What Might Jesus Say to a Culture Clamoring About Oppression and Victimization?

Jul 15, 2021 by David Fowler

What Might Jesus Say to a Culture Clamoring About Oppression and Victimization?
Today I want to speak to what a non-Christian friend calls “the Church that’s substituted Mr. Nice for Jesus Christ” and, using Jesus’ own words, consider how He might have responded to those in American society complaining about their oppression and victimization. I suspect those of the Church of Mr. Nice and those to whom it seeks to appeal would be horrified, and they, along with the others, would “cancel” Him again. It may even happen to me.
Let me begin by acknowledging that there are people in our society who are oppressed and taken advantage of (remember, institutions are run by people). There is a long history of individuals oppressing or victimizing others, beginning with Cain killing Abel, and coming together to oppress others not like them.
However, that history doesn’t mean we must despair of any improvement; again, history shows that things have improved for vast numbers of people over the millennia and even in our own nation.  
But these wrongs need to be addressed in ways that get at the root of the problem. 
Neither critical race theory nor opposing critical race theory will do that.
Tearing down or defunding institutions and reconstructing or funding some different set of institutions will not necessarily do that; institutions in Cuba, Korea, China, and Iran are different from ours, but no one would say they are free of oppression and subjugation. 
And that is what leads me to two “bad” situations into which Jesus spoke. I suspect what he said would horrify the church of Mr. Nice.

The ‘Mean’ Things the ‘Nice’ Jesus Said

This is how the Apostle John recounted one of Jesus’ interactions with a crowd:
“Now as Jesus passed by, He saw a man who was blind from birth. And His disciples asked Him, saying, ‘Rabbi, who sinned, this man or his parents, that he was born blind?’ Jesus answered, “Neither this man nor his parents sinned, but that the works of God should be revealed in him” (John 9:1-3)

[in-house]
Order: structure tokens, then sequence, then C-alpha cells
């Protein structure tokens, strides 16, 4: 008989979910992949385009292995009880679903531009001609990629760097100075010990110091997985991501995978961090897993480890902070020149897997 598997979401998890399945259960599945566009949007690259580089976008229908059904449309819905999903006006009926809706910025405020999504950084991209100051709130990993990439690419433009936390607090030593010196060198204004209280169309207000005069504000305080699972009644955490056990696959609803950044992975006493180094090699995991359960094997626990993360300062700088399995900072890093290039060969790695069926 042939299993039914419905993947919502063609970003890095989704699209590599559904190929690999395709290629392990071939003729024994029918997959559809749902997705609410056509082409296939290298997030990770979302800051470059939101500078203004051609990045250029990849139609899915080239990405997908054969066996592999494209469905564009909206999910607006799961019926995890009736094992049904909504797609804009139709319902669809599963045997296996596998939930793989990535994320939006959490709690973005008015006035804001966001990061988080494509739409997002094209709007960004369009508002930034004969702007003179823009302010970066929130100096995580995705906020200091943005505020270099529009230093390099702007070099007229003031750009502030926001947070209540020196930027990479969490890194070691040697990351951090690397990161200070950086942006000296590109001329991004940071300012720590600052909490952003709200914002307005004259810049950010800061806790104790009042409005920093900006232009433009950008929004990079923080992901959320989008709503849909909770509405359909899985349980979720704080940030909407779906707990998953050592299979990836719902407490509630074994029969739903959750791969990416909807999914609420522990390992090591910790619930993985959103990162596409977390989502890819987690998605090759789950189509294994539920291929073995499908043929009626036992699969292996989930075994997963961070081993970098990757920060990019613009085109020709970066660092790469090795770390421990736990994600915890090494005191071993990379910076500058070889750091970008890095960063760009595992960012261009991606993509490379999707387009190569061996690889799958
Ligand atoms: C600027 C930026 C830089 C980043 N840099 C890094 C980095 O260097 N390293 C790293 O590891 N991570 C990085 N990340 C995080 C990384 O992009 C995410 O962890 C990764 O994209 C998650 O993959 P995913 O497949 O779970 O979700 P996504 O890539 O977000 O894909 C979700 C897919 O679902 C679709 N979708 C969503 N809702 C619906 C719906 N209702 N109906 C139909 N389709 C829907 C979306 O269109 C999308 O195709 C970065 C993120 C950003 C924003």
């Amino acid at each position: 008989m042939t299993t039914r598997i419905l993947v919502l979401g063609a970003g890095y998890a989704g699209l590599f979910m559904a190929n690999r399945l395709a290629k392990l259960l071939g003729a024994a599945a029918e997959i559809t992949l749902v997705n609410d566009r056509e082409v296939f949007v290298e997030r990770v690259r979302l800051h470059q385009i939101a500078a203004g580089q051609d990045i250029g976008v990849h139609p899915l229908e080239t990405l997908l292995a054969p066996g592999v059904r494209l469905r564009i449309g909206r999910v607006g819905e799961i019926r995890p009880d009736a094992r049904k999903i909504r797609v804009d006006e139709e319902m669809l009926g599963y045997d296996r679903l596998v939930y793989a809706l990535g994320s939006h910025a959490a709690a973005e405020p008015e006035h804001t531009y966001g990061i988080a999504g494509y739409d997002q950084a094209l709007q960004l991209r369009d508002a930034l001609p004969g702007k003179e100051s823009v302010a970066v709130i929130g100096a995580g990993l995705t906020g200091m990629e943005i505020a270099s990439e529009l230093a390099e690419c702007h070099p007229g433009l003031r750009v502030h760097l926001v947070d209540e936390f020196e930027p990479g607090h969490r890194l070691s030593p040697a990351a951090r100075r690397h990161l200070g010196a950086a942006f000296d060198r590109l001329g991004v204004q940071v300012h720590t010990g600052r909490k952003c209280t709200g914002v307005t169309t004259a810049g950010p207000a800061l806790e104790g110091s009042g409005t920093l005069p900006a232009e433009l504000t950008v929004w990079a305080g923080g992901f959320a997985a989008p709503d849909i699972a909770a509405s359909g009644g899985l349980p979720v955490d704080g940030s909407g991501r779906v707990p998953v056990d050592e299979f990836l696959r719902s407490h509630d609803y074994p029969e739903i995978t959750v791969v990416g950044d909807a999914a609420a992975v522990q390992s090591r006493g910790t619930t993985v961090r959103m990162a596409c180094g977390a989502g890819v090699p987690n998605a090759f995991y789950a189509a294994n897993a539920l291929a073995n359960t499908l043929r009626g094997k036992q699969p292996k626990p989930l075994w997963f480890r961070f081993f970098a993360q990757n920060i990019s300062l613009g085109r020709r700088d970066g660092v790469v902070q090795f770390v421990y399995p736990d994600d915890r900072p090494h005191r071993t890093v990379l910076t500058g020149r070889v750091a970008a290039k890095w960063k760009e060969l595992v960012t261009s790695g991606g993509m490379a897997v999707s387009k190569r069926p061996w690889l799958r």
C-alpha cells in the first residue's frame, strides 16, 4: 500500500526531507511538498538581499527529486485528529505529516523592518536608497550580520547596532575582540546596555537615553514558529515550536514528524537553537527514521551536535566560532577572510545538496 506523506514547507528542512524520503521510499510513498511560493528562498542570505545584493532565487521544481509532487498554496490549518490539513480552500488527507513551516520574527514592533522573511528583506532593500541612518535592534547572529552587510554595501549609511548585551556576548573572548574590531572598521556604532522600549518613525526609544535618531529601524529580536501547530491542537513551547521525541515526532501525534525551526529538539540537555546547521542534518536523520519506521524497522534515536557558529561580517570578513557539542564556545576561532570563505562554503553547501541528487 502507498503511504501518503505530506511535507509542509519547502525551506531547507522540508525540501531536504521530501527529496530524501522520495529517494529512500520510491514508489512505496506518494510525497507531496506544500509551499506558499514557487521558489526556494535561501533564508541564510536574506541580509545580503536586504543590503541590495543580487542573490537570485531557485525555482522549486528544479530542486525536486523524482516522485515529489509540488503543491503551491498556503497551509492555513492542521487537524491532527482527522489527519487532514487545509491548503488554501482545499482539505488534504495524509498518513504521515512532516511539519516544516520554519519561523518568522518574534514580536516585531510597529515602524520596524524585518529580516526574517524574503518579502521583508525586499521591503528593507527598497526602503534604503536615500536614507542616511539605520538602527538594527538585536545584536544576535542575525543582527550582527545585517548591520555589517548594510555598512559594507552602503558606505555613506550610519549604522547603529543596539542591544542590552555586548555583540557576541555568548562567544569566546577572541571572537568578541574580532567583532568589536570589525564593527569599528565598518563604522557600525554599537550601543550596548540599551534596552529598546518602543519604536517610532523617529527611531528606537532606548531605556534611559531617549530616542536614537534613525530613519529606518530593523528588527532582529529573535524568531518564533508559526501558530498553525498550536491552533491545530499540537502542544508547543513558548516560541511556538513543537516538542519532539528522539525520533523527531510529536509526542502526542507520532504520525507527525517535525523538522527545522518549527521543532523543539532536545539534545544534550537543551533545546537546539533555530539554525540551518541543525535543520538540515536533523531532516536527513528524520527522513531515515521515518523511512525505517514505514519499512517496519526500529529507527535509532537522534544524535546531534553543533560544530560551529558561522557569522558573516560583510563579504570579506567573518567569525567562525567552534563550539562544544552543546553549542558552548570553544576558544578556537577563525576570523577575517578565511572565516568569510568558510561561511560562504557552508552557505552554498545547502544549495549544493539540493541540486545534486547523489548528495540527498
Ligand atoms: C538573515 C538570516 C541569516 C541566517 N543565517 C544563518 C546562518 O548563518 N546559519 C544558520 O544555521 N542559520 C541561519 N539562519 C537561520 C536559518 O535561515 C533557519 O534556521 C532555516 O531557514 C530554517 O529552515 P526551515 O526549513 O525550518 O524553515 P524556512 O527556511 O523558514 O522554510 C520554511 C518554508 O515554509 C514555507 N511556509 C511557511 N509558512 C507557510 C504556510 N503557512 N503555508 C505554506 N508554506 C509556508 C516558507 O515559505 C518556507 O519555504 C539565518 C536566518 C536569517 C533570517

What?! They wanted to know who to blame for this heartbreaking situation, and Jesus says that it is God—that God has a reason and purpose for the man being born blind. That’s really not nice!
Here is another, this one from Luke:
“There were present at that season some who told Him about the Galileans whose blood Pilate had mingled with their sacrifices. And Jesus answered and said to them, ‘Do you supposed that these Galileans were worse sinners than all other Galileans, because they suffered such things? I tell you, no; but unless you repent you will all likewise perish. Or of those 18 on whom the tower in Siloam fell and killed them, do you think they were worse sinners than all other men who dwelt in Jerusalem? I tell you, no; but unless you repent you will all likewise perish’” (Luke 13:1-5).
No message of comfort here for the Galileans or the victims of the terrible accident in Siloam. No rebuke of the victimizing oppressor Pilate. Growing up in the church, I don’t recall any preaching on that passage.


Translating Jesus for Modern Man

Before I draw two applications, I suspect Jesus’ words were intended to jolt them, to make them think beyond the surface of the thoughts they expressed. Consequently, my paraphrase of what Jesus said incorporates the one, continuous but developing story of the Bible Scriptures they had that Jesus’ words should have prompted them to re-examine: